Significant changes and modifications to tax relief come into force from 6 April 2020, which will impact those who hold property as an investment. With just over a week until the UK Budget on Wednesday 11th March, and just over a month until the end of the 2019/20 tax year, it is important for property investors to review their affairs and explore possible tax planning opportunities ahead of this date.
By way of a background, the Chancellor announced in the 2018 Autumn Budget provisions for restricting Lettings Relief and reducing the Private Residence Relief final period exemption, which would take effect from April 2020. Also, from 6 April 2020, UK residential property that is subject to Capital Gains Tax will require to be reported and the tax paid within 30 days of the sale.
In the 2018 Budget, the Chancellor included two provisions for changes to Private Residence Reliefs, restricting Lettings Relief and reducing the Private Residence Relief final period exemption, to take effect from April 2020.
The sale proceeds from selling your main residence are generally not liable to Capital Gains Tax, as a main home is not considered by HM Revenue & Customs to be an investment, unlike a Buy to Let property which is let out and an income is received. However, there are time limits on selling your main residence once you have moved out and have a new main residence. The final period exemption currently means people do not have to pay Capital Gains Tax on gains made in the final 18 months of ownership, even if they no longer reside in the property during that period.
The 2018 Budget included measures to reduce the exemption from 18 months down to 9 months as from April 2020.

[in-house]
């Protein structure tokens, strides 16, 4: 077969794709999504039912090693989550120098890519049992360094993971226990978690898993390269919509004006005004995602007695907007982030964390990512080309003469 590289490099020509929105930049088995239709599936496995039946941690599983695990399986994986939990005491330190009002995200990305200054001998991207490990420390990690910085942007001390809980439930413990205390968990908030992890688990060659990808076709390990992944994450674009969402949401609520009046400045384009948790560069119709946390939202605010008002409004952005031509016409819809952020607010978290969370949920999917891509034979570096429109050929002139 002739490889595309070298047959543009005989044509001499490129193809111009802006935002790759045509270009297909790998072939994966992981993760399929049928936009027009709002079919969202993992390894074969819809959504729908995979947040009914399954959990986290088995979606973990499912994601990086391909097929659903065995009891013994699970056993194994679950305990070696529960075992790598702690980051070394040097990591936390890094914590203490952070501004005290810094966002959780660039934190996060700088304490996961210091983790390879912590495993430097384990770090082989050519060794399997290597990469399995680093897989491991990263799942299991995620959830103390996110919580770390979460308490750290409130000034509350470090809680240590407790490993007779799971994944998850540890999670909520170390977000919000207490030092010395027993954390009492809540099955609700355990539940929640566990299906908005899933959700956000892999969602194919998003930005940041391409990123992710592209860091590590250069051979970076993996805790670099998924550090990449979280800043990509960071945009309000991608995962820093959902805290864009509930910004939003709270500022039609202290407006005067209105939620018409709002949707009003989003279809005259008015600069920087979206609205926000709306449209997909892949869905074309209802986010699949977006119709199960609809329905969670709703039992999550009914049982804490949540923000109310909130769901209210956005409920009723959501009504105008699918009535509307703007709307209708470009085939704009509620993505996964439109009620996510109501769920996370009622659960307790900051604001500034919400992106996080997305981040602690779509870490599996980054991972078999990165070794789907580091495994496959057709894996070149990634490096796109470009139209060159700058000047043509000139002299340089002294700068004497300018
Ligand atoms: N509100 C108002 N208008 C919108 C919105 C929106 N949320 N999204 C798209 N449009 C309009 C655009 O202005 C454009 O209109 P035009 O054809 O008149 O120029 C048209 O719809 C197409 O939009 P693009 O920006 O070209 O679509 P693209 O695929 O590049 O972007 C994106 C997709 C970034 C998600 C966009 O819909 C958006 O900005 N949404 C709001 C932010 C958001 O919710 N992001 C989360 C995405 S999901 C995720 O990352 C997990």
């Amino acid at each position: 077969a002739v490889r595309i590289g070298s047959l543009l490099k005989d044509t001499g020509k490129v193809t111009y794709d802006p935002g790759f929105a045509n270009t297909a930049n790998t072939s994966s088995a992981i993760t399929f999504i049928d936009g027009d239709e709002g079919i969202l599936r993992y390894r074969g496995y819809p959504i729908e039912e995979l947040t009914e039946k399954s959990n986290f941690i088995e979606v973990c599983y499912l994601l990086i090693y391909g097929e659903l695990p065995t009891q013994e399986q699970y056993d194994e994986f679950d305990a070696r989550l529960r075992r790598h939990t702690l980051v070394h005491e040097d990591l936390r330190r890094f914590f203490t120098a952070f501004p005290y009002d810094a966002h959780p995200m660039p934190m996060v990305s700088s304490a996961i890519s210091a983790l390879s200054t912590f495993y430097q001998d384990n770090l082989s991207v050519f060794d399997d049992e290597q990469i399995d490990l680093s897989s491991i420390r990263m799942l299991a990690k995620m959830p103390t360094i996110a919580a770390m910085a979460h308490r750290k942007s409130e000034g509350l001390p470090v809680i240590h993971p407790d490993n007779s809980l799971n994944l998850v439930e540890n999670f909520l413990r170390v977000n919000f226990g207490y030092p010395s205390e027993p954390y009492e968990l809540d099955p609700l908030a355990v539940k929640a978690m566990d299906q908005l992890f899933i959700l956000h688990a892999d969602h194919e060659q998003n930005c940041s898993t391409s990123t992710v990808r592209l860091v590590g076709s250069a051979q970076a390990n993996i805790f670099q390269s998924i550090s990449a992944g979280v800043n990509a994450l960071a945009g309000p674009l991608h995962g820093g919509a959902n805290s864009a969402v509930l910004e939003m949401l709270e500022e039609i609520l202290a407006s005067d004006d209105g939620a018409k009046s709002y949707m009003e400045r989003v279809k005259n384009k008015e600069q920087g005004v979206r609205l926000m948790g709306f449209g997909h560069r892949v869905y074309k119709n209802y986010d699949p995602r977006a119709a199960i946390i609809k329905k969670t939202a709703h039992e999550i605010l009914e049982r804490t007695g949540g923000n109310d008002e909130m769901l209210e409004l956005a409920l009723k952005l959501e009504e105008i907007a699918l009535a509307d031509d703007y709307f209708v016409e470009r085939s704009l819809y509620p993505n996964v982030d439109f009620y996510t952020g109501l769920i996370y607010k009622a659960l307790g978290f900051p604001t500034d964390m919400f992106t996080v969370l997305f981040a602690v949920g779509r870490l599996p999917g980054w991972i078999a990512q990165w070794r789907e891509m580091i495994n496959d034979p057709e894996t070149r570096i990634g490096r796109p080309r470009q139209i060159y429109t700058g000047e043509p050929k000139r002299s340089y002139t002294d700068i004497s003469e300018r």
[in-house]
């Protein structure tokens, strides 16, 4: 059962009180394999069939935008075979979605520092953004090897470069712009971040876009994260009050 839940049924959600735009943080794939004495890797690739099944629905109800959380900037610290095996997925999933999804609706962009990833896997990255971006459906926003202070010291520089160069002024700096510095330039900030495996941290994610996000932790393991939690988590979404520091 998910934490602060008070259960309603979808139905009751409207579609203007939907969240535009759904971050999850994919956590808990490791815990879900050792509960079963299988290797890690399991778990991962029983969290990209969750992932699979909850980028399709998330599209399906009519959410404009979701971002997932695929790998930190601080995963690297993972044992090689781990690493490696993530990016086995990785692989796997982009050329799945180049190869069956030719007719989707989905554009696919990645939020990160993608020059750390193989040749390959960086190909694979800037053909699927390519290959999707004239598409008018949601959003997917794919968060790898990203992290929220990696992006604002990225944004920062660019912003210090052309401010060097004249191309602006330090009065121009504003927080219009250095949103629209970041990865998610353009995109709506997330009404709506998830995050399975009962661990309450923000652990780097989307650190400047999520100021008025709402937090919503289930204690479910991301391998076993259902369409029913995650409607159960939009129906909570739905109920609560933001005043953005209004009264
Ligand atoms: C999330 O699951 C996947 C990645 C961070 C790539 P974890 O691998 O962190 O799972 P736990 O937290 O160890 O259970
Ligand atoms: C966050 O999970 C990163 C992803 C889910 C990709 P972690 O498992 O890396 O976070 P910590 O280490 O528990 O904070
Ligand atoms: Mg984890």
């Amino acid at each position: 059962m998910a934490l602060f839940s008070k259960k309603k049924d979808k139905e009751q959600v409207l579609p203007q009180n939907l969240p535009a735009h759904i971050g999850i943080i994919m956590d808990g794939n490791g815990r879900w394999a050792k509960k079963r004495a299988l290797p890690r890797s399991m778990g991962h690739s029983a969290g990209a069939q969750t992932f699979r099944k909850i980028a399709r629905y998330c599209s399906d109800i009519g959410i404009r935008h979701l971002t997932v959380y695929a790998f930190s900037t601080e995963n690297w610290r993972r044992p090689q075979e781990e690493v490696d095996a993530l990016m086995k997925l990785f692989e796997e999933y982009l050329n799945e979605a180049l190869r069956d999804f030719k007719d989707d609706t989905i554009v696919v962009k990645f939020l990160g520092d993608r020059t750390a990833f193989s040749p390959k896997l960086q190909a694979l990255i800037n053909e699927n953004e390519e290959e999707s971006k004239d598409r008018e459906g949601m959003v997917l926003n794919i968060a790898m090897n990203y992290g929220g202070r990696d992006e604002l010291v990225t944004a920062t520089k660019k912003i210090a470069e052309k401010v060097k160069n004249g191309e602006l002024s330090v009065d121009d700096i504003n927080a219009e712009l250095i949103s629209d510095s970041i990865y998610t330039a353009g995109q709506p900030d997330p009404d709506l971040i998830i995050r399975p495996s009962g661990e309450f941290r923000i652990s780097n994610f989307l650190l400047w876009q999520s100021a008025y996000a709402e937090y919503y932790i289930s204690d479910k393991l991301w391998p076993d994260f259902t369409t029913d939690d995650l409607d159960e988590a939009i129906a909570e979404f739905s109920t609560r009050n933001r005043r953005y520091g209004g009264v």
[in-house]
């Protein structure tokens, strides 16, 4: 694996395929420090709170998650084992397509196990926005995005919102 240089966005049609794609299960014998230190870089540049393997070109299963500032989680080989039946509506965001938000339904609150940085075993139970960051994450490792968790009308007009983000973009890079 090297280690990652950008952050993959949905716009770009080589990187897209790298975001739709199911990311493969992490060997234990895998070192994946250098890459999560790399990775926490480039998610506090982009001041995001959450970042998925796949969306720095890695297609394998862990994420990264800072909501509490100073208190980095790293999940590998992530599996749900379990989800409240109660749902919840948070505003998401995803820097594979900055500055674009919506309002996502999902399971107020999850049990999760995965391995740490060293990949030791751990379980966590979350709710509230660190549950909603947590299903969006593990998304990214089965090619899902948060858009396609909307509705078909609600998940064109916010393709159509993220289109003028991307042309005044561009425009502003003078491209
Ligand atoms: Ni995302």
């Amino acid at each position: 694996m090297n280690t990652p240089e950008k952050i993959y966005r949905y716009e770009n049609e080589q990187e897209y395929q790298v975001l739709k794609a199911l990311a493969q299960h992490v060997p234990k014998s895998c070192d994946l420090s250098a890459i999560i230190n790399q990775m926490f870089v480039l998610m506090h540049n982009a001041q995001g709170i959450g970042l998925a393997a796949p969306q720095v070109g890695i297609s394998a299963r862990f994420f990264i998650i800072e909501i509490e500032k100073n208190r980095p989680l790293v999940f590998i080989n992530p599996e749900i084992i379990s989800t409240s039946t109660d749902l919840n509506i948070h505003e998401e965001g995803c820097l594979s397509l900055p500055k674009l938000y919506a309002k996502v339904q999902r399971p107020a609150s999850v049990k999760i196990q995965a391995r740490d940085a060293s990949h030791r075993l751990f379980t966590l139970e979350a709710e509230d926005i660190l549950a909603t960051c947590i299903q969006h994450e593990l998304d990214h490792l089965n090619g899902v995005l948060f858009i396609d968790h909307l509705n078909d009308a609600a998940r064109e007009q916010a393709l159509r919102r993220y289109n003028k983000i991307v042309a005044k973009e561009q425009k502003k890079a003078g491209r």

The special rules that give those in, or moving into, care homes, and people with a disability, 36 months of final period exemption will not change.
Lettings Relief currently provides up to £40,000 of relief (£80,000 for a couple) to those who let out a property that is, or has been in the past, their main residence. This means that individuals can claim the relief on a property even if they have not lived in it for some time.
From April 2020 it is proposed the relief will be modified and will only be available to those who lived in the property with the tenant, during the let period.
Where a chargeable gain does occur on the disposal of UK residential property, this is assessed to Capital Gains Tax at either 18% (lower rate) or 28% (higher rate) or possibly a combination of both, depending on the individual’s overall level of income. Individuals are entitled to an Annual Capital Gains Tax exemption which in the current tax year (2019/20) is £12,000. This exemption can be used to offset against any potential gain, provided this exemption has not been used on any other capital disposals in the same tax year.
At the moment, a taxpayer’s Capital Gains Tax liability will be due and payable by 31 January following the end of the tax year in which the disposal took place.
From April 2020, this payment deadline will be restricted and any disposal of UK residential property that is subject to Capital Gains Tax will require to be reported and the tax paid within 30 days of the sale.
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